Week 10, they will have a biopsy after their last dose of study drug. Follow-up Visits: About 30 days after participant stops treatment and again around 100 days after that:

- Participant will have a physical exam.

- Participant's blood oxygen level will be tested.

- Blood (about 3-4 tablespoons) and urine will be collected for routine tests.

Every 3 months for the first 2 years after surgery, then every 6 months for the third year, then every year unless the disease get worse or if intolerable side effects occur:

- Participant will have a physical exam.

- Blood (about 3-4 tablespoons) and urine will be collected for routine tests.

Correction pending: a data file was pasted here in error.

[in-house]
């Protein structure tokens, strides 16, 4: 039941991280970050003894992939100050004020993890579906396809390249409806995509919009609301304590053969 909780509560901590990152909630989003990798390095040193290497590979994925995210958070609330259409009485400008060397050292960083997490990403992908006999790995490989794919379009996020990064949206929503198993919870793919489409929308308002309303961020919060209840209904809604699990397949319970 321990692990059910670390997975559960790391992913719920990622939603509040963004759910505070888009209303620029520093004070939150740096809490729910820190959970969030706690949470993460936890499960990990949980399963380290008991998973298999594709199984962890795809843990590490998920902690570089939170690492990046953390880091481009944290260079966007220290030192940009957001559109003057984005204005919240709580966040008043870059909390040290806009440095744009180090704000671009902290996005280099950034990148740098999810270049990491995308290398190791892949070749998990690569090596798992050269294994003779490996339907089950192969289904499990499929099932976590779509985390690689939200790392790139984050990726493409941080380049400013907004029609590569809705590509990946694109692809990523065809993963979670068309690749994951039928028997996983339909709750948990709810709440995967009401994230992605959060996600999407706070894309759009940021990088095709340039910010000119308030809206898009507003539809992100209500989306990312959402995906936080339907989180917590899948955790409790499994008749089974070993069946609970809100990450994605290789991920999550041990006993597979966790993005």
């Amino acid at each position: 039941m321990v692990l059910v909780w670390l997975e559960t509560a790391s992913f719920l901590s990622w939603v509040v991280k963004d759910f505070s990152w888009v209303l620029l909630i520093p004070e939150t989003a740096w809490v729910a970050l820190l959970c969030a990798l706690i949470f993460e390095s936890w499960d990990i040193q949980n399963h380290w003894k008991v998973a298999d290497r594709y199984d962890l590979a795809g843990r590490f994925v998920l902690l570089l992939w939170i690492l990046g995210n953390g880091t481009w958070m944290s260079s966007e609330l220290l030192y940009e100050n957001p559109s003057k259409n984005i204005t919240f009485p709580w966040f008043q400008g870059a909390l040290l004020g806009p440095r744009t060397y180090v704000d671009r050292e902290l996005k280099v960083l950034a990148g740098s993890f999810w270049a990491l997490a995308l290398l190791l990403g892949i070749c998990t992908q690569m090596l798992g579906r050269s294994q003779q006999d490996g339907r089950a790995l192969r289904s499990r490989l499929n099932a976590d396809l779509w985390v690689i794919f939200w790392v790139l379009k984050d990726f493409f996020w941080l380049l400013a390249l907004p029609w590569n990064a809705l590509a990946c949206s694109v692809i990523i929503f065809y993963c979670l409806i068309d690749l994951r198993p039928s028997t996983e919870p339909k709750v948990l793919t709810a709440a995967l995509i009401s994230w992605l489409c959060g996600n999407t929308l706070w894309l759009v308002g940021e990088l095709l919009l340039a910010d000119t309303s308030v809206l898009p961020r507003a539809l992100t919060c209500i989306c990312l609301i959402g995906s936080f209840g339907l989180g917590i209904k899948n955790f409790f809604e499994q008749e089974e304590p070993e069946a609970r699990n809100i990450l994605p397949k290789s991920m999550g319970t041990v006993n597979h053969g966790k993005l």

This is an investigational study. Nivolumab is not FDA approved or commercially available. It is currently being used for research purposes only. Ipilimumab is FDA approved to treat metastatic melanoma. Bevacizumab is approved for certain types of kidney cancer and several other types of cancer, including breast, colon, and lung cancer. It is not FDA approved for the treatment of metastatic kidney cancer. The study doctor can explain how the study drug(s) are designed to work. Up to 45 participants will take part in this study. All will be enrolled at MD Anderson.

Eligibility

Minimum age: 18 Years. Maximum age: N/A. Gender(s): Both.

Criteria: